Some of the musicians: Bob Coughlin (me--whistles, guitar); Ellen Eckhouse, harp; Sheldon Firem, bodhran, whistles, guitar; Paul Dreisbach, uilleann pipes, whistle; Tina Dreisbach, Irish flute, whistle, concertina; Robin Montgomery, grand piano; and Frank Krygowski, on fiddle and whistles. There were also 2 people playing button-box accordions;other fiddlers; another concertina player; an autoharp player; other whistle and guitar players--I don't know everyone's names, unfortunately.

P.S. Frank Krygowski has given me the names of a few other musicians present: Jean McGeary, John Sharp, Barb Montler, and Dennis Akers on button-box accordion.

video




Sunday, October 6, 2013

Irish Music Session at Hiram College(1)


video

Sheldon Firem , bodhran (Irish drum) player extraordinaire, at the Hiram College Irish music session, organized by Tina and Paul Dreisbach, music profs at Hiram. At the harp is Ellen Eckhouse.

video
In the above video you can see Ellen Eckhouse playing an O'Carolan tune on her harp. You can also see many of the 14 musicians present, including Tina Dreisbach on flute

I will post one or two more short videos plus the tune list from this session--I'll do that tomorrow.

Thursday, October 3, 2013

Wonderful Poetry Reading at "Your Vine or Mine" in Painesville

I was a featured poetry reader along with my friend Tobin Terry at the micro-winery in downtown Painesville, Ohio, this past Tuesday. Our reading took place at the winery/restaurant "Your Vine or Mine." The atmosphere was wonderful: good food, wine, and poetry. The evening began with four people reading at the "open microphone." The included Alynn Mahle, Robin Flowers, and Ryan Manista. I didn't catch the name of the other reader. Their readings were wonderful. I especially liked a new poem Robin wrote called "My Father's Watch," or something like that. Alynn's poems were also quite good, as usual. Ryan read publicly for the first time, and it went very well. He is already a very skilled poet.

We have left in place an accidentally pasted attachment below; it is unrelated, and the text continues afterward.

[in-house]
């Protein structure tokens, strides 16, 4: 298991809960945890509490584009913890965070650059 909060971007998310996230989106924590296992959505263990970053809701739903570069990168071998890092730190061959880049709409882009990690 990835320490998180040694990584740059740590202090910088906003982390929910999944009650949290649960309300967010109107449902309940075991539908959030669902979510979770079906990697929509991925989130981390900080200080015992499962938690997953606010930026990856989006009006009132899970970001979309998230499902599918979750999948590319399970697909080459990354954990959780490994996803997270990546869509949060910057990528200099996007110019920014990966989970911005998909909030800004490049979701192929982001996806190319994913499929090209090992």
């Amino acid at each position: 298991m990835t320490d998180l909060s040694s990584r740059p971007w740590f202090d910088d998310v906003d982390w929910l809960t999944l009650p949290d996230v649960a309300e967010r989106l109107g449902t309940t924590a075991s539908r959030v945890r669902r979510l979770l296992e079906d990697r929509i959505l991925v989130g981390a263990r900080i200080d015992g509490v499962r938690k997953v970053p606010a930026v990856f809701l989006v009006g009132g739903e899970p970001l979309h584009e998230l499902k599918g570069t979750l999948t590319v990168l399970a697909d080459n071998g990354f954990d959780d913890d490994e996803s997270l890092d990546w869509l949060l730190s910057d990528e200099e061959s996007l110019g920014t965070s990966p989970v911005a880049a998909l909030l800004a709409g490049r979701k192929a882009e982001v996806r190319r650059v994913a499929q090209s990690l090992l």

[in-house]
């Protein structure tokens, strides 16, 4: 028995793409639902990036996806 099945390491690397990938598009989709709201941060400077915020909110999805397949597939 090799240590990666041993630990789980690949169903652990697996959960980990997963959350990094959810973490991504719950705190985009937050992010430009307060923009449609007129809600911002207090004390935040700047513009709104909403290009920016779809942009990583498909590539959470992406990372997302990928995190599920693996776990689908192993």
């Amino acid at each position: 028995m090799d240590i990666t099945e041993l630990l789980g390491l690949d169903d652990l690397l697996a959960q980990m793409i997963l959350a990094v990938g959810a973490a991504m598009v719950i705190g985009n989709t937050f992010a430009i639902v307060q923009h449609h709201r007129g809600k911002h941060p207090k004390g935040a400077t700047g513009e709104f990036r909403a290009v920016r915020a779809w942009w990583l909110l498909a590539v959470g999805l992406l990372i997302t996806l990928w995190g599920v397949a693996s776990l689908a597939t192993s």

I followed the open mic readers and read/performed the following poems:

1. October in Willoughby, 1958
2. Cat Nation Ghosts [a poem about the annihilation of the Erie Indians]
3. Remnants [of the Cat Nation]
4. Before the Invention of Safety [about growing up in the 1950s]
5. "I'm from Painesville, with an Emphasis on the Pain!" an Elegy for Mike Celizic
6. Old Math: The Calculus of May 4, 1970 [about the Kent State killings]
7. Just Under the Surface [on the culture of guns in Chardon and the Chardon High School killings]
8. The Chase [about my old beagle-dog, Jake]
9. Toothpaste Violence [how we squeeze every drop out of the toothpaste tube in my house]
10. Whiff of Despair [haiku about the coming of fall]
11. Northern Lights
12. One Happy Moment [portrait of my daughter Carolan and grandson Colin doing cartwheels at Patterson Apple Farm in Chesterland]

I got to sing a bit and howl like a beagle as I performed some of these poems--great fun!

My performance was followed by Tobin Terry. Many of Tobin's poems were funny, especially the one about the Johnnycake Turkey, "Mr. Gobbles." And the brilliant one about his mother, "Nursery Crimes." Tobin sang much of that poem. This is one of my all-time favorite poems.

The "Your Vine or Mine poetry reading, organized by Margie DeLong, and co-hosted by Margie and Tobin, will occur on the first Tuesday of every month from now on. The next one will be Tuesday, November 5th, from 6:30 to 8:30. The featured poet will be Grace Curtis, from Waynesville, Ohio.

Thanks to Margie for getting this going!